How well does the prosecution of hate comments work online? The team from “ZDF Magazin Royale” wanted to find out with an experiment. The result: sobering. After all, there is now a new police song by Jan Böhmermann. By Simone Decker

The policeman’s son has struck again – and how. In his last “ZDF Magazin Royale” show before the summer break, Jan Böhmermann made Germany’s police look pretty old. What was it about? A topic that everyone who has spent more than half a minute on the Internet knows: hate comments, more precisely: punishable hate comments.

How well does the criminal prosecution of hate comments on the Internet actually work? Böhmermann and his team wanted to know, because: “Criminal offenses on the Internet quickly turn into criminal offenses in real life,” said the moderator. As examples he cited the murder of Kassel’s district president Walter Lübcke, the attack on the synagogue in Halle, the racist murders in Hanau and the gunman at the gas station in Idar-Oberstein – “just one of many criminals whose careers began on the Internet”. , according to Böhmermann.

That’s why the “ZDF Magazin Royale” team started “a small experiment” in August 2021. Correspondents swarmed out in all 16 federal states and wanted to report criminal hate comments online. The hate messages were all genuine: from the banned swastika image and Heinrich Himmler quote on Telegram to hate speech on Twitter and death threats against Christian Drosten. The hashtag for the show:

“Mei, it’s the internet!”

But even filing a complaint proved difficult at some police stations: “You found something on the Internet? Maybe you should try consumer protection,” advised a police officer from Saxony-Anhalt. Something like that is “not police work”. The answer in Bavaria was similarly disillusioning: “Mei, it’s the internet!” Since the correspondents were undercover, but not wired or with a hidden camera, memory protocols had to suffice as evidence.

In phase two of the experiment, the waiting began. After nine months, the employees of the comedy show finally identified themselves to the police and asked what had happened to their ads? Jan Böhmermann grinned mischievously: “There was a big hello from some of the police press offices.”

Police do not investigate at all – or only very slowly What was there in only a few cases: the hoped-for criminal prosecution. In Schleswig-Holstein, North Rhine-Westphalia and Saarland, for example, the proceedings regarding the swastika photo were dropped “since the perpetrator could not be identified.” The colleagues in Baden-Württemberg were already more successful. Not only had they identified a suspect, they had already fined him. With relish, Jan Böhmermann quoted from a statement by the Berlin police, in which they announced that the investigation was still ongoing. “You can stop the prosecution, the perpetrator has already been convicted for over six months,” says Böhmi smugly, “but seriously: should dubious entertainment programs like ours really coordinate the police and public prosecutor’s offices in criminal proceedings on the Internet?”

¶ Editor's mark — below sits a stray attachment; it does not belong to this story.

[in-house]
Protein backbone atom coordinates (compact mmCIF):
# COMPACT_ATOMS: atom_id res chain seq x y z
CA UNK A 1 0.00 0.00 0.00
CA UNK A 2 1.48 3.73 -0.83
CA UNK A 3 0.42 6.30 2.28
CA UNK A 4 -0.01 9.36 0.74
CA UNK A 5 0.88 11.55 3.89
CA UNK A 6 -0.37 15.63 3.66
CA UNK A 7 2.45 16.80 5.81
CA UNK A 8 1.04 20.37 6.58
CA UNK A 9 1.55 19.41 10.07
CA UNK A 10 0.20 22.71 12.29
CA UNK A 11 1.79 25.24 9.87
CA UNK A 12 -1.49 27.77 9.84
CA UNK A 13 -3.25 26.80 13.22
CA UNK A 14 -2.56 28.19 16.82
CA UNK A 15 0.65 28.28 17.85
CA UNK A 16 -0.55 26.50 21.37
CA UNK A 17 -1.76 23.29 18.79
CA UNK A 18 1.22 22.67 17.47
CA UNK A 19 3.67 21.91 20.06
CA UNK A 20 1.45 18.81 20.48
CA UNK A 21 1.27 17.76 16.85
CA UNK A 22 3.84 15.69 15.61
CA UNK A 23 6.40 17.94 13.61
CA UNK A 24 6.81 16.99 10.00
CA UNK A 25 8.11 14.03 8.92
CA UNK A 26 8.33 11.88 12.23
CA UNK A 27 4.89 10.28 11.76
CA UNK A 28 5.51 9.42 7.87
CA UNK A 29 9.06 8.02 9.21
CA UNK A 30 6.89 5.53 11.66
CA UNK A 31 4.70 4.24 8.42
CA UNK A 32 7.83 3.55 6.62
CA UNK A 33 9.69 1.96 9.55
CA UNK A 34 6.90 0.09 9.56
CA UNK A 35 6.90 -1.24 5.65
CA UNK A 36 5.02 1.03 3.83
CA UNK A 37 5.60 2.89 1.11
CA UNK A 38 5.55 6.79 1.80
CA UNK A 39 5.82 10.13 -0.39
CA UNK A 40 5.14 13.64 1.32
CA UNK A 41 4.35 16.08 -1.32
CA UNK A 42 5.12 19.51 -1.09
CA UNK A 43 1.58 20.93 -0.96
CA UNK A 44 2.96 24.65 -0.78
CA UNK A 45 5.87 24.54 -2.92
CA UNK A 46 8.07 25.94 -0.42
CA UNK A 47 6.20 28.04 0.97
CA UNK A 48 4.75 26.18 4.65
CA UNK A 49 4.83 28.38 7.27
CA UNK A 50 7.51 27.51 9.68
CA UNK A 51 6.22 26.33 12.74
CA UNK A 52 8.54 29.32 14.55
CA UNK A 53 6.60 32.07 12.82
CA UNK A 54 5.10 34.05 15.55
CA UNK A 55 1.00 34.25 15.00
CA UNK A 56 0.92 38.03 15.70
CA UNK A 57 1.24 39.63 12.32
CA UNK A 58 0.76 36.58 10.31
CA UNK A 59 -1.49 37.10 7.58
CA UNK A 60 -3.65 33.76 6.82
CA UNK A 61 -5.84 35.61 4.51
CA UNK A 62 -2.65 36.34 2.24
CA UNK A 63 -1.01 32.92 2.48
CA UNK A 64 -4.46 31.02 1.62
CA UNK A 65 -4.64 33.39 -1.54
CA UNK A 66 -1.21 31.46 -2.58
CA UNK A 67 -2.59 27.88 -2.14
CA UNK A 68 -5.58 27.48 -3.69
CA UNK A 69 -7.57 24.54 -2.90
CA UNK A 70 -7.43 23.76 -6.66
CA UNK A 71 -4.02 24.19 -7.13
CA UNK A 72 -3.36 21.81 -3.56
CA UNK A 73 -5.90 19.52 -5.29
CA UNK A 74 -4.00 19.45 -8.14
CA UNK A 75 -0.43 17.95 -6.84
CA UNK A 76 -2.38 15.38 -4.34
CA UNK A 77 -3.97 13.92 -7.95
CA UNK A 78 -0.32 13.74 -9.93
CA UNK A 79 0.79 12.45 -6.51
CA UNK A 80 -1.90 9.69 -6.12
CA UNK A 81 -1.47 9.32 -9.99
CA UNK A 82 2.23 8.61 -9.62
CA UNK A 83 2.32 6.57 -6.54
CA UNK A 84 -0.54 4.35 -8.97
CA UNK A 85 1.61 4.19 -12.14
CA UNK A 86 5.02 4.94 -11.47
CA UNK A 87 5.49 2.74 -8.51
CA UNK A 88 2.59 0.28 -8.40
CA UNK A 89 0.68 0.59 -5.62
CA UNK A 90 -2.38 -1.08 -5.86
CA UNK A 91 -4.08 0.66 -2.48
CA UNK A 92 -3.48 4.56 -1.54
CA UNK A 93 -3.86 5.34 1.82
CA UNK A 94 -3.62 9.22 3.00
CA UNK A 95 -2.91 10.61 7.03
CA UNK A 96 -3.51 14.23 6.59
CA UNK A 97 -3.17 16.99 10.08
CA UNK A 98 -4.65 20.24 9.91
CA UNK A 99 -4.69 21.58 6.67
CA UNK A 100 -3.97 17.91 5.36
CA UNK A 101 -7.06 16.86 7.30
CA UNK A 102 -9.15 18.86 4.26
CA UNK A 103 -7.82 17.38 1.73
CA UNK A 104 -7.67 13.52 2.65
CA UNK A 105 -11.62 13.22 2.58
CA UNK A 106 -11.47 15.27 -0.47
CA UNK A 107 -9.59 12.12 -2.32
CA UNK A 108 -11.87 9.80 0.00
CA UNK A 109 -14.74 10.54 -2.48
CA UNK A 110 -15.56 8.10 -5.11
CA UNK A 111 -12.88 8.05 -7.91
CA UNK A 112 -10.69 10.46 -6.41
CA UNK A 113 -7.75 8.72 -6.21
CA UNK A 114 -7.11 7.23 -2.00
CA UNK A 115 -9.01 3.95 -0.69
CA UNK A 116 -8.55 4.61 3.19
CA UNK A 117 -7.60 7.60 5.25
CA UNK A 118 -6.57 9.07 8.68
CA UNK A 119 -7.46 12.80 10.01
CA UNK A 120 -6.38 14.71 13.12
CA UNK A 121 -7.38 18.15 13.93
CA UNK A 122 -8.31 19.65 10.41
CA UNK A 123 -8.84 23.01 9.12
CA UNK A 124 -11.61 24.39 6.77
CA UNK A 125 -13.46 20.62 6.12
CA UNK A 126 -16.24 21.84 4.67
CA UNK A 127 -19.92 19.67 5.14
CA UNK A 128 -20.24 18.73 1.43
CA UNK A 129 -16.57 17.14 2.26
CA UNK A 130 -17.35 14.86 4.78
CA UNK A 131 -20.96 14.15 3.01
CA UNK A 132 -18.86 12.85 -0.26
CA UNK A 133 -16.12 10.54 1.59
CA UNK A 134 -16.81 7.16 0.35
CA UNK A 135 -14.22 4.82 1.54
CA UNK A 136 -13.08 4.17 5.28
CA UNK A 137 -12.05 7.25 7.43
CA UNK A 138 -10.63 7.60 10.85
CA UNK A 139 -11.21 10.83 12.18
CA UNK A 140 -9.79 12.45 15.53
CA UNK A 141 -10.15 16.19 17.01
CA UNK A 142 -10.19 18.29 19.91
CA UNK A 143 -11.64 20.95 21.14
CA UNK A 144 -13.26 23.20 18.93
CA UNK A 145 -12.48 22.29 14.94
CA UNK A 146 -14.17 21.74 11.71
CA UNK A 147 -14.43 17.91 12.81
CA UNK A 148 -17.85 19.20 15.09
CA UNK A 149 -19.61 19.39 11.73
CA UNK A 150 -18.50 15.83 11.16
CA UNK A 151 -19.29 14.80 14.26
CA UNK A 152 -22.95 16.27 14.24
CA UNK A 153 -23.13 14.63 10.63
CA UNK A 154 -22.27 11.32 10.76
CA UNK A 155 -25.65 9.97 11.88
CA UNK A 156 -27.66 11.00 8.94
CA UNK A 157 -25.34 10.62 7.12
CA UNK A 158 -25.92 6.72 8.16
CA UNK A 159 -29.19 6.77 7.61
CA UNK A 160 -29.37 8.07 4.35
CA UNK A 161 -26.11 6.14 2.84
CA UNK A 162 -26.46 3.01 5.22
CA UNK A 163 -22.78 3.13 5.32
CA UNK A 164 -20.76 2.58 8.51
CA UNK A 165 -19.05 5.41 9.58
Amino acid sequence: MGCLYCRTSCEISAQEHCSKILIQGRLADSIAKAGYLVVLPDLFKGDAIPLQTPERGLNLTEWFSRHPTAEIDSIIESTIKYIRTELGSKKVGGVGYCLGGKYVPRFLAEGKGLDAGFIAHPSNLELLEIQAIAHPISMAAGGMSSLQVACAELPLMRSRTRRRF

With the experiment, the “ZDF Magazin Royale” drastically demonstrated what the lawyer Elisa Hoven from the University of Leipzig had previously said in the program: “The Internet is not a legal vacuum, but the Internet is often a legal vacuum. Criminal offenses are committed but we do not prosecute or punish the perpetrators.” Criminal prosecution is a state matter in Germany. Hoven: “That can lead to very different results in the investigation.” As Böhmermann’s experiment clearly showed: Whether and how intensively investigations are carried out depends on the federal state in which a complaint is filed.

In the case of a racist Facebook post, this was illustrated in a particularly bizarre way: in Saxony, Saxony-Anhalt and Brandenburg, the ad and all the others were also not even accepted. In Bremen, a “failed computer system” allegedly prevented the ad from being recorded. The consequence after nine months: the public prosecutor’s office is now investigating the revelations of “ZDF Magazin Royale” – but against the Bremen police! The accusation: possible thwarting of criminal prosecution in office, internal investigations have been started, the police officer has disciplinary proceedings to deal with.

Other departments found it extremely difficult to find out the real name of the hate poster. “Our specialists found that out in 30 seconds on Facebook in a very time-consuming investigative research,” Böhmermann scoffs. After all, it worked in seven federal states. “Here the police can apparently access and read Facebook on their service computers,” said Böhmermann.

Jan Böhmermann with a new police song

But overall, online policing was extremely disappointing. “I have a reasonable suspicion that the German police can’t do anything on the Internet,” Böhmermann commented on the outcome of the experiment. Hardly any relevant information to be found in Neuland. “It gets you down: as a citizen and as the chairman of the German police union,” said the moderator and began to sing. In “The police is not on the internet” he didn’t rap like in “I have the police” (2016), his song was more of a folksy hit song for critical swaying along.

The text had it all: “There is a place where no patrol car stops / come to Germany’s largest dark field” or “In the Darknet all the Jew hatred / Darknet, huh? Where is that?” summed up the whole dilemma once more. All research results for the experiment can of course be found online: on the tatü website. If you click on this, you will also see the error message 404: All Cops are busy. A rogue who thinks evil of it.

Jan Böhmermann said goodbye to the break with the words “Everyone except our legal department is on summer vacation”. At the beginning of September we will continue with the “ZDF Magazin Royale”.